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This column is the last installment in a four-part series about how to use Windows Script Components (WSC) to create a progress bar dialog box that you can use with your scripts. Previously, I discussed the various XML elements in a .wsc file ("Scripting Solutions with WSH and COM: Using WSC to Build a Progress Bar Dialog Box, Part 1," September 2000), how to use those elements to create a ProgressDialogBox object and its methods and properties ("Scripting Solutions with WSH and COM: Using WSC to Build a Progress Bar Dialog Box, Part 2," October 2000), and how to create an HTML template that the .wsc file uses ("Scripting Solutions with WSH and COM: Using WSC to Build a Progress Bar Dialog Box, Part 3," January 2001). I finish this series by describing the seven functions in the .wsc file. These functions define the ProgressDialogBox object's methods (i.e., Open and Close), properties (i.e., Visible, Line1, Line2, and PercentComplete), and event (i.e., Cancel). I also describe how to register the progress bar component and call it into action in a script.

Understanding the Open Function
The Open function, which Listing 1 shows, defines the ProgressDialogBox object's Open method. As callout A in Listing 1 shows, the Open method has six parameters:

  • strHTMLFilePath—the string specifying the path to the HTML template
  • strTitle—the string specifying the dialog box's title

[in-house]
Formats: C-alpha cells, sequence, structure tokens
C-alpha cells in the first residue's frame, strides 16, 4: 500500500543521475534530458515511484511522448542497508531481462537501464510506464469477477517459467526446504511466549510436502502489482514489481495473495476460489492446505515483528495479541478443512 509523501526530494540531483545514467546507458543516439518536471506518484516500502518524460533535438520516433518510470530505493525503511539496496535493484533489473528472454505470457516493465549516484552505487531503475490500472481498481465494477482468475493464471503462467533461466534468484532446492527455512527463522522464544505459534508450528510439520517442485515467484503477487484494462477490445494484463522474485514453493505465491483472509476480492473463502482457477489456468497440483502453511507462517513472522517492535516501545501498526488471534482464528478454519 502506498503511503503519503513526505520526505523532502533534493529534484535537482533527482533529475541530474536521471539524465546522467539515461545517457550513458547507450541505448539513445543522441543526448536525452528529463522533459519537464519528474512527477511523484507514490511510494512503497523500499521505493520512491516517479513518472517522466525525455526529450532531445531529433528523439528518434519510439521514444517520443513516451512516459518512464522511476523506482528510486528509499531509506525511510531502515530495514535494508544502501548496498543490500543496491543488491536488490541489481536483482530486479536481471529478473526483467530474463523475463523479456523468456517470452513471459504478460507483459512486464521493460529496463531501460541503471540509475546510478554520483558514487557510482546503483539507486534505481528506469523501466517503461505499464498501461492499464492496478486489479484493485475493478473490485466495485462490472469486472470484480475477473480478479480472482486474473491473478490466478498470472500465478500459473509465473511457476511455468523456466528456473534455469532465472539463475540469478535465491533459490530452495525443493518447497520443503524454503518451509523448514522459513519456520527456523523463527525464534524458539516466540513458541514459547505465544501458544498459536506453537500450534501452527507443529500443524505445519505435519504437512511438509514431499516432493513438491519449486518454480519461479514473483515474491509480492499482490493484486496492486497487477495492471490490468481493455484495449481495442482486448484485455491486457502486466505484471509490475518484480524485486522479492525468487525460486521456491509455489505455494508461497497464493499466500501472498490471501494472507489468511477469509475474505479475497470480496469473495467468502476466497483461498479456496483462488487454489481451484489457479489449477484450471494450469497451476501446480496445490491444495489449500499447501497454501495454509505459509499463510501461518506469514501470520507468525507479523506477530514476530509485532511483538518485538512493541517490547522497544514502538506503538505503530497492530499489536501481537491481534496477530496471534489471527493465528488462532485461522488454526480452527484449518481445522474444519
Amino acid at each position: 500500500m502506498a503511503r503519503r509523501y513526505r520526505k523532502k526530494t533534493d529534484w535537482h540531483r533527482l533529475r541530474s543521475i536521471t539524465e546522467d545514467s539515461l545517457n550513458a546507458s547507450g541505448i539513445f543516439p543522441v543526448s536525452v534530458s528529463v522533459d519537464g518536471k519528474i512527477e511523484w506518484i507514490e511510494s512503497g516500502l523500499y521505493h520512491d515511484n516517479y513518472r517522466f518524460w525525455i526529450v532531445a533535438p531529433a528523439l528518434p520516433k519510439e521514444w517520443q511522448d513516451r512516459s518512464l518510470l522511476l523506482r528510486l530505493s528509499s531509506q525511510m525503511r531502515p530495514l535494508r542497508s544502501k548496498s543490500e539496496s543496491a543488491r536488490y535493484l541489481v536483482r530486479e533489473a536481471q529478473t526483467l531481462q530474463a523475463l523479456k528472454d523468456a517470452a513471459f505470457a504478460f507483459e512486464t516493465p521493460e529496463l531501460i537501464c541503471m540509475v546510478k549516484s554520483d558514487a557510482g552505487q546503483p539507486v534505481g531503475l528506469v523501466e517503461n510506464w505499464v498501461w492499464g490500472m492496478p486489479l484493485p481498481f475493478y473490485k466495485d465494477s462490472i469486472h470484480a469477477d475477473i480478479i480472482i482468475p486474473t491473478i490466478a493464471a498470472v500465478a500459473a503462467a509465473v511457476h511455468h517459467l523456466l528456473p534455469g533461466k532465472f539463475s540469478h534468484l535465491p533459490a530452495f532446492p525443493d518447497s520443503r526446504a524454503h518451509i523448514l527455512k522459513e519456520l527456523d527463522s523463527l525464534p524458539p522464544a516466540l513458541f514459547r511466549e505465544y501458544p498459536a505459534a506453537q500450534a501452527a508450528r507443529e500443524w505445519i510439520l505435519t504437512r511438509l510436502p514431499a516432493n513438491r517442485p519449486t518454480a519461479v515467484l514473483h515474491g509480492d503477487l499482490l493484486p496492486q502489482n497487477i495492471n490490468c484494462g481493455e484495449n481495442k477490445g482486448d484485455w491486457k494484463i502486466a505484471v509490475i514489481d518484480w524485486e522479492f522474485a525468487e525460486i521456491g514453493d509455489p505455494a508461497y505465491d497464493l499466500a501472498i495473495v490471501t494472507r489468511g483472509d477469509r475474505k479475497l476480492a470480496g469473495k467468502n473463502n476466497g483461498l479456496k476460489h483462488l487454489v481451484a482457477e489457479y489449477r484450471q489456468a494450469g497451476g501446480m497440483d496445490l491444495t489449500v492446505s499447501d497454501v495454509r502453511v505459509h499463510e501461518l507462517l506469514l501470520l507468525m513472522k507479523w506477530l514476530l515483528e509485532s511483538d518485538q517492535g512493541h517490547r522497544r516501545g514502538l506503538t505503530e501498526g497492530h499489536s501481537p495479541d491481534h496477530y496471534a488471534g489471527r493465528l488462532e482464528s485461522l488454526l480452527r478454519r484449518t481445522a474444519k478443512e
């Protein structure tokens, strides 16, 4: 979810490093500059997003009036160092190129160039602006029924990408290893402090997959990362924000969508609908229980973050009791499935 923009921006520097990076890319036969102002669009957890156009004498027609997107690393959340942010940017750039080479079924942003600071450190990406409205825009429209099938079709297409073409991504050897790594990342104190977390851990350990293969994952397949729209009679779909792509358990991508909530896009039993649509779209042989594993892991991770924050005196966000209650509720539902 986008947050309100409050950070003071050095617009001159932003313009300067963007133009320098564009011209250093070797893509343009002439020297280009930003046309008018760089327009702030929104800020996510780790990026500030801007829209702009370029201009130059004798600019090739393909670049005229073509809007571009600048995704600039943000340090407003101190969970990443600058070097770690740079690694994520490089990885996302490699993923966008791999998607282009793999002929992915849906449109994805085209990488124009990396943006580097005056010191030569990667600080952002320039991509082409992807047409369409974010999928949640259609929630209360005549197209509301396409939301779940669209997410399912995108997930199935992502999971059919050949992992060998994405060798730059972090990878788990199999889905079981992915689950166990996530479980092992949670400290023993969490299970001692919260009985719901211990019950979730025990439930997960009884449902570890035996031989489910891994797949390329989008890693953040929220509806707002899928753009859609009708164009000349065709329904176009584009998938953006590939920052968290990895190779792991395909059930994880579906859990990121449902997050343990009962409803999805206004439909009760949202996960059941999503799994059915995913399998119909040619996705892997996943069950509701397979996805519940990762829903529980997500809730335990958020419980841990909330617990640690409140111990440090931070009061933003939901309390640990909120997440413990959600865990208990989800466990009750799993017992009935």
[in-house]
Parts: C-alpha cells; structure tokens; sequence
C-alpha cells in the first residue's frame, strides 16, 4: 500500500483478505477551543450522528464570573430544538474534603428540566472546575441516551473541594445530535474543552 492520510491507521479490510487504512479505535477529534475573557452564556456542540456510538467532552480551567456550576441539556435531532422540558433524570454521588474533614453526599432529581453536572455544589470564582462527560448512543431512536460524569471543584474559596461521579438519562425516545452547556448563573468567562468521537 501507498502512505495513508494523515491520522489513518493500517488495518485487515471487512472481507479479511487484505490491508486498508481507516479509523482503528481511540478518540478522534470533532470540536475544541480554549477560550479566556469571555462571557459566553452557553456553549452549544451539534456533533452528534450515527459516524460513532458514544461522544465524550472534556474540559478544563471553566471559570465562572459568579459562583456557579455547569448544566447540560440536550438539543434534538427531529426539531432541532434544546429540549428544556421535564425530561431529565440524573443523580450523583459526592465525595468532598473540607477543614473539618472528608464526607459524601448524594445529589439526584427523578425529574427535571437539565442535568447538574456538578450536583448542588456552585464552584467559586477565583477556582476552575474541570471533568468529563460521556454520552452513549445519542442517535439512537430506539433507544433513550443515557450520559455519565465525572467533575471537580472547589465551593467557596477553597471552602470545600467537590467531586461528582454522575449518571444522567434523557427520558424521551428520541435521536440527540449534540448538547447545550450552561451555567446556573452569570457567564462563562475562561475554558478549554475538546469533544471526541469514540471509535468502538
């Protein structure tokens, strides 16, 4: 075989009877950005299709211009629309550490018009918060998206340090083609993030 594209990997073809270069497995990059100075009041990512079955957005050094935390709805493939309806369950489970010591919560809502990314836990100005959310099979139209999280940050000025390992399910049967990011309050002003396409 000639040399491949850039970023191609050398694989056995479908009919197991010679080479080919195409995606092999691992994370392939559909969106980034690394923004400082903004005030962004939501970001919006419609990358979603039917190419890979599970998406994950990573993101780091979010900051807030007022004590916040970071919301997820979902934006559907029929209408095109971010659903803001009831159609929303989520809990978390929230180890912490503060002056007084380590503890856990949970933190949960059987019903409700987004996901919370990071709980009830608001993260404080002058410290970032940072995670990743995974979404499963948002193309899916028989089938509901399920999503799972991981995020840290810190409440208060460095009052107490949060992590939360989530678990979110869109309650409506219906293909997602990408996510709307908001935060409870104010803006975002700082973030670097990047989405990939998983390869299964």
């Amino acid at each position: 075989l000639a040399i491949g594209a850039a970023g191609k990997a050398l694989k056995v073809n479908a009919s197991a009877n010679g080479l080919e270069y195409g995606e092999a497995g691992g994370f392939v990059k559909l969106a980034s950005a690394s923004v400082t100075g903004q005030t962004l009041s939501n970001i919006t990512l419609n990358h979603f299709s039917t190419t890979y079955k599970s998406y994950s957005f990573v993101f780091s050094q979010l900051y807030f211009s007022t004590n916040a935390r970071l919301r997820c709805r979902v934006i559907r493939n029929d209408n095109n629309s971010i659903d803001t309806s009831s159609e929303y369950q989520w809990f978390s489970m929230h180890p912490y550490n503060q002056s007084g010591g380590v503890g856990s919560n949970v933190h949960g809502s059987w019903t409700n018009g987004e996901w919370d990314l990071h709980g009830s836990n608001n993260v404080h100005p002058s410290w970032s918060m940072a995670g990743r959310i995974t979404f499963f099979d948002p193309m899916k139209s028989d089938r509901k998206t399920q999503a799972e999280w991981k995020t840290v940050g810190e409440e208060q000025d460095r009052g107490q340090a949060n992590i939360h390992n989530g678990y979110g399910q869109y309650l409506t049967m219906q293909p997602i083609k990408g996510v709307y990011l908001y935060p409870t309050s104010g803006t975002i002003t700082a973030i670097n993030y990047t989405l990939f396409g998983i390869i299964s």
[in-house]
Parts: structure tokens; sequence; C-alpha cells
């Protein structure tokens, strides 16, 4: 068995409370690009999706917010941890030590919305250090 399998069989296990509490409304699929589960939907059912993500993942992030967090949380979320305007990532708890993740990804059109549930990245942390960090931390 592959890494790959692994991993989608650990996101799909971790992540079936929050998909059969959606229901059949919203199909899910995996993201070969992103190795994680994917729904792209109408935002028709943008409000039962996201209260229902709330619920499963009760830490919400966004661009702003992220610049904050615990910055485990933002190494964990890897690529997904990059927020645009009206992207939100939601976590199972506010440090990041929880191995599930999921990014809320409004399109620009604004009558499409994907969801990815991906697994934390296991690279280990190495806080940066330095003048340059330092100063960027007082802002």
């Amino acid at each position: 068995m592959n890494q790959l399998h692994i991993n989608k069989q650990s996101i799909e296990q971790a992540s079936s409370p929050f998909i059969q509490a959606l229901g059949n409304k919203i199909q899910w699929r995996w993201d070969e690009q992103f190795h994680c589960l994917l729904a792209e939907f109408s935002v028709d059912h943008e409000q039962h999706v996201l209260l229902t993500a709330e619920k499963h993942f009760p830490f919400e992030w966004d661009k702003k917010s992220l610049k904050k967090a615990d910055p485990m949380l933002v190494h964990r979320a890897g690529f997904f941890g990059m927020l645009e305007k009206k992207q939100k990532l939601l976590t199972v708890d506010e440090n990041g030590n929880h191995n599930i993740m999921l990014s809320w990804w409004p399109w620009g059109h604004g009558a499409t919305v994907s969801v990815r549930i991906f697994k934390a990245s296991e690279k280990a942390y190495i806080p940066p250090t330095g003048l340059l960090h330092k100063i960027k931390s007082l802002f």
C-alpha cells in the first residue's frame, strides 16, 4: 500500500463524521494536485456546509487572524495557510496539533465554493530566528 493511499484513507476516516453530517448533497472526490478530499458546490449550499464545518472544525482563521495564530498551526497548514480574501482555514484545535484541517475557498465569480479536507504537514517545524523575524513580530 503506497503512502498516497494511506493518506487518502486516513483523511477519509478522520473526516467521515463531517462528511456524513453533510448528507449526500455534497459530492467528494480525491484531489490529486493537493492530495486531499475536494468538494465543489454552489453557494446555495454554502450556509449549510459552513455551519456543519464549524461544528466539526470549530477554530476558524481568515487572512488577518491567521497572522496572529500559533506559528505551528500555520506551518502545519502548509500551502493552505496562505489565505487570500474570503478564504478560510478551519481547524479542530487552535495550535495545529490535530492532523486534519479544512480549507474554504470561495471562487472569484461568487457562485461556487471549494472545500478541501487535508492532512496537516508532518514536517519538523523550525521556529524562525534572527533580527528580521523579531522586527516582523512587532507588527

• intTop—the integer specifying the dialog box's distance from the top of the screen
  • intLeft—the integer specifying the dialog box's distance from the left of the screen
  • intHeight—the integer specifying the dialog box's height
  • intWidth—the integer specifying the dialog box's width

(In Part 1 and Part 2, I mentioned that the Open method had five parameters. At that point, I didn't include the parameter for the HTML template created in Part 3.)

The Open function uses VBScript's CreateObject function to create a copy, or instance, of Microsoft Internet Explorer's (IE's) Application object and assigns that instance to the objIE variable. The function then sets the intTop, intLeft, intHeight, and intWidth variables to the values you pass in with the calling script. Next, the function sets IE's MenuBar, ToolBar, and StatusBar properties to False so that you'll receive a browser window with no menu, tool, or status bars.

Next, the Open function uses IE's Navigate method to load the HTML template into the IE browser. Loading a page can take a few seconds, so the function continually checks IE's Busy property for a Boolean value of True or False in a While...Wend loop. When the Busy property returns False, it means that IE has finished loading the template, and the loop ends.

Finally, the Open function sets four values within the HTML template. Remember from last month's column that ProgressBarTitle, ProgressBarLine1, ProgressBarLine2, and ProgressBar are unique IDs representing the dialog box's title, two progress statements, and progress bar, respectively. As callout B in Listing 1 shows, the function uses the WebBrowser object model's innerTEXT method to set the ProgressBarTitle, ProgressBarLine1, and ProgressBarLine2 values and Value property to set the ProgressBar value. Specifically, the function is setting ProgressBarTitle to the title you pass in with the calling script (i.e., strTitle) and setting ProgressBarLine1, ProgressBarLine2, and ProgressBar to empty strings to initialize those values. (For a general description of the WebBrowser object model, see http://msdn.microsoft.com/library/techart/msdn_lassesen.htm. For detailed information about this model's objects and collections, see http://msdn.microsoft.com/workshop/c-frame.htm?/workshop/author/dhtml/reference/objects.asp. For detailed information about this model's properties, see http://msdn.microsoft.com/workshop/c-frame.htm?/workshop/author/dhtml/reference/properties.asp.)